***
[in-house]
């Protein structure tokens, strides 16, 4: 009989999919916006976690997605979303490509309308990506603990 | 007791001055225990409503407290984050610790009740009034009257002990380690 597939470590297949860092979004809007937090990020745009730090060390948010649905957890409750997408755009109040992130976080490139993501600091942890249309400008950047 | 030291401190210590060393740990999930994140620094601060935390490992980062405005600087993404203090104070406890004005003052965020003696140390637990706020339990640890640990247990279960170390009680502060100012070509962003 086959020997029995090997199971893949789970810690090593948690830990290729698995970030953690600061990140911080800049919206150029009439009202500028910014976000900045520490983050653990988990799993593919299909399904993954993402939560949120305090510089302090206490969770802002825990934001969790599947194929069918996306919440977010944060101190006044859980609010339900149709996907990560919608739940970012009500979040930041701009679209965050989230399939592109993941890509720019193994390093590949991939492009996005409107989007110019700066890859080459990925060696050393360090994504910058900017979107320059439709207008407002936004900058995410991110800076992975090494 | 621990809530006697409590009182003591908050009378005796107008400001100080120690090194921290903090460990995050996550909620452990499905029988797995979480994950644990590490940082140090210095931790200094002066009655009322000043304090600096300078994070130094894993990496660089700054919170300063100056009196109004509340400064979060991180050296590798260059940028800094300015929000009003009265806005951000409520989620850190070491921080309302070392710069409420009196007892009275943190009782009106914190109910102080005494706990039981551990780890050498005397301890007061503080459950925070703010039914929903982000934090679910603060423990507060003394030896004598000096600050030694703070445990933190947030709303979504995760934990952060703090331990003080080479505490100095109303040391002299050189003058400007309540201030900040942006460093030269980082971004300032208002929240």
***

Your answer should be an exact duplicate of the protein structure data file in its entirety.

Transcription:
[in-house]
């Protein structure tokens, strides 16, 4: 009989999919916006976690997605979303490509309308990506603990 | 007791001055225990409503407290984050610790009740009034009257002990380690 597939470590297949860092979004809007937090990020745009730090060390948010649905957890409750997408755009109040992130976080490139993501600091942890249309400008950047 | 030291401190210590060393740990999930994140620094601060935390490992980062405005600087993404203090104070406890004005003052965020003696140390637990706020339990640890640990247990279960170390009680502060100012070509962003 086959020997029995090997199971893949789970810690090593948690830990290729698995970030953690600061990140911080800049919206150029009439009202500028910014976000900045520490983050653990988990799993593919299909399904993954993402939560949120305090510089302090206490969770802002825990934001969790599947194929069918996306919440977010944060101190006044859980609010339900149709996907990560919608739940970012009500979040930041701009679209965050989230399939592109993941890509720019193994390093590949991939492009996005409107989007110019700066890859080459990925060696050393360090994504910058900017979107320059439709207008407002936004900058995410991110800076992975090494 | 621990809530006697409590009182003591908050009378005796107008400001100080120690090194921290903090460990995050996550909620452990499905029988797995979480994950644990590490940082140090210095931790200094002066009655009322000043304090600096300078994070130094894993990496660089700054919170300063100056009196109004509340400064979060991180050296590798260059940028800094300015929000009003009265806005951000409520989620850190070491921080309302070392710069409420009196007892009275943190009782009106914190109910102080005494706990039981551990780890050498005397301890007061503080459950925070703010039914929903982000934090679910603060423990507060003394030896004598000096600050030694703070445990933190947030709303979504995760934990952060703090331990003080080479505490100095109303040391002299050189003058400007309540201030900040942006460093030269980082971004300032208002929240």